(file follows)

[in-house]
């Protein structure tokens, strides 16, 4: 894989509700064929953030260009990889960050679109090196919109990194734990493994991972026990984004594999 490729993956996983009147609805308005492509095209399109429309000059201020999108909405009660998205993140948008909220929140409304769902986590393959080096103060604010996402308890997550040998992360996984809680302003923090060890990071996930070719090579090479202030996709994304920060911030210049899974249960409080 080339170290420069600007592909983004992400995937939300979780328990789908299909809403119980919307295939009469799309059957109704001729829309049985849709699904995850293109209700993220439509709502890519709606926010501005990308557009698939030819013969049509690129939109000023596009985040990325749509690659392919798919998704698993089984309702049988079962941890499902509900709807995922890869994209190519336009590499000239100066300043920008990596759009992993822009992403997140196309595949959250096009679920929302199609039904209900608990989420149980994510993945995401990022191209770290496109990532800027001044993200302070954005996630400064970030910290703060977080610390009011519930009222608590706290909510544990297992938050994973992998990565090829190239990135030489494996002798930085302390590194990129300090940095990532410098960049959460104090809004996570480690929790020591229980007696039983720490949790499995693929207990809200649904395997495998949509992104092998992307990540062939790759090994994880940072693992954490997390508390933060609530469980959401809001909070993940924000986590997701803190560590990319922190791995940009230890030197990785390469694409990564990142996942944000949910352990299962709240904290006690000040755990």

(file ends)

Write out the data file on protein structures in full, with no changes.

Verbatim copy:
[in-house]
């Protein structure tokens, strides 16, 4: 894989509700064929953030260009990889960050679109090196919109990194734990493994991972026990984004594999 490729993956996983009147609805308005492509095209399109429309000059201020999108909405009660998205993140948008909220929140409304769902986590393959080096103060604010996402308890997550040998992360996984809680302003923090060890990071996930070719090579090479202030996709994304920060911030210049899974249960409080 080339170290420069600007592909983004992400995937939300979780328990789908299909809403119980919307295939009469799309059957109704001729829309049985849709699904995850293109209700993220439509709502890519709606926010501005990308557009698939030819013969049509690129939109000023596009985040990325749509690659392919798919998704698993089984309702049988079962941890499902509900709807995922890869994209190519336009590499000239100066300043920008990596759009992993822009992403997140196309595949959250096009679920929302199609039904209900608990989420149980994510993945995401990022191209770290496109990532800027001044993200302070954005996630400064970030910290703060977080610390009011519930009222608590706290909510544990297992938050994973992998990565090829190239990135030489494996002798930085302390590194990129300090940095990532410098960049959460104090809004996570480690929790020591229980007696039983720490949790499995693929207990809200649904395997495998949509992104092998992307990540062939790759090994994880940072693992954490997390508390933060609530469980959401809001909070993940924000986590997701803190560590990319922190791995940009230890030197990785390469694409990564990142996942944000949910352990299962709240904290006690000040755990």